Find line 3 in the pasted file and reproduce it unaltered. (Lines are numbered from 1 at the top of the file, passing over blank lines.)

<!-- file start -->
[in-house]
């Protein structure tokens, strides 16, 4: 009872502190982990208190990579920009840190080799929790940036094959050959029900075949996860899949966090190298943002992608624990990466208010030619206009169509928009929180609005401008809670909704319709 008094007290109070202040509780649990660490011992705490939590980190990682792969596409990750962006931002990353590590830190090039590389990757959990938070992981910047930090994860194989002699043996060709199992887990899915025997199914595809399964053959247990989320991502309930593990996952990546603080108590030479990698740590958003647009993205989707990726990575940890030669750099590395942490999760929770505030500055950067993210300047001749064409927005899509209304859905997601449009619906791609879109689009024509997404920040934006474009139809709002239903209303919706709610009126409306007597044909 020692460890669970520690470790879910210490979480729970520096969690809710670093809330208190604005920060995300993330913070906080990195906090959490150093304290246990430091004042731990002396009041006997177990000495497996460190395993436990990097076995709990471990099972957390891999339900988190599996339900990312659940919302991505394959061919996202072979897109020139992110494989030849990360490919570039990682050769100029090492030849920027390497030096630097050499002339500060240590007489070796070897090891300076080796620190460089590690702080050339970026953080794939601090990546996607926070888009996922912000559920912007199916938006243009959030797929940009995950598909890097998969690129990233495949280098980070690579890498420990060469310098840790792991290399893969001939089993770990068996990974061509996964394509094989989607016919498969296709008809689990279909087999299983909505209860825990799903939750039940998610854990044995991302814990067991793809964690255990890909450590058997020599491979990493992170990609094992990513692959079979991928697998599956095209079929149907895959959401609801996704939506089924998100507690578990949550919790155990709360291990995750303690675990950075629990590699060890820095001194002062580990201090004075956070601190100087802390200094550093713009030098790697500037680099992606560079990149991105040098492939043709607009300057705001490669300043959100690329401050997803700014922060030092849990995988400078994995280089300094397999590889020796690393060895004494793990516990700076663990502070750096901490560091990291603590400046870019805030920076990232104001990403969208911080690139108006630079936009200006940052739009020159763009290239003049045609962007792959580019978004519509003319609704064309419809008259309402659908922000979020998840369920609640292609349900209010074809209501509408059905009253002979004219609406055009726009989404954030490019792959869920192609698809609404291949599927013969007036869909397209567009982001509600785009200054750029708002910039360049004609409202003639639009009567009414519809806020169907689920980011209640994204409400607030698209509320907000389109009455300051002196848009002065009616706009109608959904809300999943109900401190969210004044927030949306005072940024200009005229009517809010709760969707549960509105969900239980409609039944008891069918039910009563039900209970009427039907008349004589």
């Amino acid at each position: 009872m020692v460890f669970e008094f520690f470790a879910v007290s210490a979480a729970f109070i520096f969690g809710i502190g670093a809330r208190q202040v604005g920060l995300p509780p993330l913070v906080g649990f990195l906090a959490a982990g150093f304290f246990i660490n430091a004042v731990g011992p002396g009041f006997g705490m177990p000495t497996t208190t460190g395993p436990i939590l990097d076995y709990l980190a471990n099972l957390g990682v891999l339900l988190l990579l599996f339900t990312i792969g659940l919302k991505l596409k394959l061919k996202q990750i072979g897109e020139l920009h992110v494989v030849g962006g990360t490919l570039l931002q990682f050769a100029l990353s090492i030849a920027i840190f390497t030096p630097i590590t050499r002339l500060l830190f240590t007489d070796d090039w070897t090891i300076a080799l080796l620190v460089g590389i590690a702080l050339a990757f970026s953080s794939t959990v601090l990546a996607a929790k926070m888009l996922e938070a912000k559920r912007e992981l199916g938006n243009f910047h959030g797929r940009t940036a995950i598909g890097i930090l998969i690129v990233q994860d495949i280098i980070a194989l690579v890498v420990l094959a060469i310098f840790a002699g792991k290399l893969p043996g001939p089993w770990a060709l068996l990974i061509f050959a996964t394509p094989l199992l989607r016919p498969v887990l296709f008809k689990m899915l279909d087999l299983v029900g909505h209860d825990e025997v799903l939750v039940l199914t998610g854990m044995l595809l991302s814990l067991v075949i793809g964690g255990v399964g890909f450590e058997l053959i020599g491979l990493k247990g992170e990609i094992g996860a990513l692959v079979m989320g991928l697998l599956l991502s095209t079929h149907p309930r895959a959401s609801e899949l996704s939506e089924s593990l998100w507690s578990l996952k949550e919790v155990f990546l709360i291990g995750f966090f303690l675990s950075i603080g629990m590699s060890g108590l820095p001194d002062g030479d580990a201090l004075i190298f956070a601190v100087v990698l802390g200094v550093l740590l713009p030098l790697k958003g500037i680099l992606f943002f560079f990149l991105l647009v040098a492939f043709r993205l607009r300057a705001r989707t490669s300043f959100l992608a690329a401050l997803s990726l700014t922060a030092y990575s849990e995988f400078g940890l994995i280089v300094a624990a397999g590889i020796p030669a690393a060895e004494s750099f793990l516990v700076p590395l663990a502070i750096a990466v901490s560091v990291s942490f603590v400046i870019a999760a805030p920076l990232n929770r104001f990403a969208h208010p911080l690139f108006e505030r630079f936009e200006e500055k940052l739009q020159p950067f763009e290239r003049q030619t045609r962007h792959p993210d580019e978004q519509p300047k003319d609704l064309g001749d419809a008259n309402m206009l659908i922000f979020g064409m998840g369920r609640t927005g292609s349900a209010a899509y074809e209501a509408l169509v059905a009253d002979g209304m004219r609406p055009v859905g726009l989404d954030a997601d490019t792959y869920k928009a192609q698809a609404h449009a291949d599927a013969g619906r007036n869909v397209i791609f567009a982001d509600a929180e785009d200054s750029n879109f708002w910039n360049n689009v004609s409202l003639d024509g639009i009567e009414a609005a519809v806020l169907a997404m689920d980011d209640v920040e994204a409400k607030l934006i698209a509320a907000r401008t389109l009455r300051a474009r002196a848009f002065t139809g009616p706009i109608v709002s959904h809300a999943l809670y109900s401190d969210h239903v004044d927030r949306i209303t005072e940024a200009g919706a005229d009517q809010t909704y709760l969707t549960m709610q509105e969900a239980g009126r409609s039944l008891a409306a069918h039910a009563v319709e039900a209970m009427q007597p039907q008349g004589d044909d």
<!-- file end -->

């Amino acid at each position: 009872m020692v460890f669970e008094f520690f470790a879910v007290s210490a979480a729970f109070i520096f969690g809710i502190g670093a809330r208190q202040v604005g920060l995300p509780p993330l913070v906080g649990f990195l906090a959490a982990g150093f304290f246990i660490n430091a004042v731990g011992p002396g009041f006997g705490m177990p000495t497996t208190t460190g395993p436990i939590l990097d076995y709990l980190a471990n099972l957390g990682v891999l339900l988190l990579l599996f339900t990312i792969g659940l919302k991505l596409k394959l061919k996202q990750i072979g897109e020139l920009h992110v494989v030849g962006g990360t490919l570039l931002q990682f050769a100029l990353s090492i030849a920027i840190f390497t030096p630097i590590t050499r002339l500060l830190f240590t007489d070796d090039w070897t090891i300076a080799l080796l620190v460089g590389i590690a702080l050339a990757f970026s953080s794939t959990v601090l990546a996607a929790k926070m888009l996922e938070a912000k559920r912007e992981l199916g938006n243009f910047h959030g797929r940009t940036a995950i598909g890097i930090l998969i690129v990233q994860d495949i280098i980070a194989l690579v890498v420990l094959a060469i310098f840790a002699g792991k290399l893969p043996g001939p089993w770990a060709l068996l990974i061509f050959a996964t394509p094989l199992l989607r016919p498969v887990l296709f008809k689990m899915l279909d087999l299983v029900g909505h209860d825990e025997v799903l939750v039940l199914t998610g854990m044995l595809l991302s814990l067991v075949i793809g964690g255990v399964g890909f450590e058997l053959i020599g491979l990493k247990g992170e990609i094992g996860a990513l692959v079979m989320g991928l697998l599956l991502s095209t079929h149907p309930r895959a959401s609801e899949l996704s939506e089924s593990l998100w507690s578990l996952k949550e919790v155990f990546l709360i291990g995750f966090f303690l675990s950075i603080g629990m590699s060890g108590l820095p001194d002062g030479d580990a201090l004075i190298f956070a601190v100087v990698l802390g200094v550093l740590l713009p030098l790697k958003g500037i680099l992606f943002f560079f990149l991105l647009v040098a492939f043709r993205l607009r300057a705001r989707t490669s300043f959100l992608a690329a401050l997803s990726l700014t922060a030092y990575s849990e995988f400078g940890l994995i280089v300094a624990a397999g590889i020796p030669a690393a060895e004494s750099f793990l516990v700076p590395l663990a502070i750096a990466v901490s560091v990291s942490f603590v400046i870019a999760a805030p920076l990232n929770r104001f990403a969208h208010p911080l690139f108006e505030r630079f936009e200006e500055k940052l739009q020159p950067f763009e290239r003049q030619t045609r962007h792959p993210d580019e978004q519509p300047k003319d609704l064309g001749d419809a008259n309402m206009l659908i922000f979020g064409m998840g369920r609640t927005g292609s349900a209010a899509y074809e209501a509408l169509v059905a009253d002979g209304m004219r609406p055009v859905g726009l989404d954030a997601d490019t792959y869920k928009a192609q698809a609404h449009a291949d599927a013969g619906r007036n869909v397209i791609f567009a982001d509600a929180e785009d200054s750029n879109f708002w910039n360049n689009v004609s409202l003639d024509g639009i009567e009414a609005a519809v806020l169907a997404m689920d980011d209640v920040e994204a409400k607030l934006i698209a509320a907000r401008t389109l009455r300051a474009r002196a848009f002065t139809g009616p706009i109608v709002s959904h809300a999943l809670y109900s401190d969210h239903v004044d927030r949306i209303t005072e940024a200009g919706a005229d009517q809010t909704y709760l969707t549960m709610q509105e969900a239980g009126r409609s039944l008891a409306a069918h039910a009563v319709e039900a209970m009427q007597p039907q008349g004589d044909d």